Marvel's Top Directors Want LGBT Superheroes To Save The Day

It's about damn time.
No, you're more handsome!
No, you're more handsome!

LGBT fans might marvel at the sight of Chris Evans in spandex or Black Widow dispatching enemies without breaking a sweat, but aside from the blink-and-you-missed-it reference to superhero Deadpool's pansexuality, the Marvel universe has been an unapologetically straight one. 

OK, they threw us a bone with Ryan Reynolds' nude fight scene in a burning building, but homoeroticism does not a positive LGBT environment make. 

As Marvel has solidified its status as the most successful franchise in history, it's time for its films to reflect the diversity of the fans who pay to see them. The company has already taken steps to shake up its standard superhero mix with projects like "Black Panther" and "Captain Marvel" slated to be released in the next couple years, but there has been little mention of the inclusion of LGBT characters until now.  

Speaking to Collider, Joe and Anthony Russo finally gave those who burn the midnight oil writing steamy Steve Rogers and Bucky Barnes fan fiction some hope. 

I think the chances are strong. I mean, it’s incumbent upon us as storytellers who are making mass-appeal movies to make mass-appeal movies, and to diversify as much as possible. It’s sad in the way that Hollywood lags behind other industries so significantly, one because you think that it would be a progressive industry, and two it’s such a visible industry. So I think it’s important that on all fronts we keep pushing for diversification because then the storytelling becomes more interesting, more rich, and more truthful.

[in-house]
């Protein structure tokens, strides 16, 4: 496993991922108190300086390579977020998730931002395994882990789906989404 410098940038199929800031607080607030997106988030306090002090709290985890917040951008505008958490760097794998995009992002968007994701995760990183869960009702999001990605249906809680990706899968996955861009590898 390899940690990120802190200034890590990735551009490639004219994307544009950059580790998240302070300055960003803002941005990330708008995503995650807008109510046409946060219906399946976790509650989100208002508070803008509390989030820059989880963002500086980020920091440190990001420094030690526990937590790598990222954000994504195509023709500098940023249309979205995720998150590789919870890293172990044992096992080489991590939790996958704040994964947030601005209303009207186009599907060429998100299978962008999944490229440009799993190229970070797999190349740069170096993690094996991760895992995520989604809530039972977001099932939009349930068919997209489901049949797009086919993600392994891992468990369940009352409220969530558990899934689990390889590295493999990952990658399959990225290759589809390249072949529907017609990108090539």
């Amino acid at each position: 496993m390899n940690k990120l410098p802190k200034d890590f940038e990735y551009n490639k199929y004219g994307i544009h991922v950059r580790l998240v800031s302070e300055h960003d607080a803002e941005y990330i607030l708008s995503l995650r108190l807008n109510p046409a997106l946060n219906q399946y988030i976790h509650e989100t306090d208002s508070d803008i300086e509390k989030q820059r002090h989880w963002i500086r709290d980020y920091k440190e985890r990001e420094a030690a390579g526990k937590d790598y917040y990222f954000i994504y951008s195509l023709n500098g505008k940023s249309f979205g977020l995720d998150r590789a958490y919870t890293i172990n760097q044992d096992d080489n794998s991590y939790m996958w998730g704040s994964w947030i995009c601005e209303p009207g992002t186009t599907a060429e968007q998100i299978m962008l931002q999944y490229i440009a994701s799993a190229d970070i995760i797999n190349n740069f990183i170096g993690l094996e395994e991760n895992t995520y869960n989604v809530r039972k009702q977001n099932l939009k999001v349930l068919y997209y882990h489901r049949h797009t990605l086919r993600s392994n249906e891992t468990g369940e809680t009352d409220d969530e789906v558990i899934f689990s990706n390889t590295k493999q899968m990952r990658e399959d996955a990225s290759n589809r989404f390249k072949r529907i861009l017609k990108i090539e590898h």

The strength of the franchise opens the door for a more diverse cast of superheroes and villains. If Marvel continues to churn out highly lucrative films, a trust develops between viewer and creator, allowing the directors to zig where they otherwise might have zagged. The Russos agreed that they want their films to continue to push the boundaries of the superhero genre in every direction. 

I think this is a philosophy of Marvel, in success it becomes easier to take risks. There’s a lot of unconventional ideas in "Civil War" in terms of what people’s expectations of a superhero movie are, but I think we were able to do that because "Winter Soldier" worked and Marvel’s been working in general, so there’s more of a boldness in terms of what you can try and where you can go. So I think that’s very hopeful for all of us moving forward that bolder and bolder choices can be made.

You can also count Ryan Reynolds as one of the many calling for Marvel to go gay in the future. In fact, fans want his character Deadpool to take up a male lover in the sequel to the smash hit.

“I certainly wouldn’t be the guy standing in the way of that,” Reynolds told Variety. “That would be great.”



Marvel's Diverse Superheroes and Heroines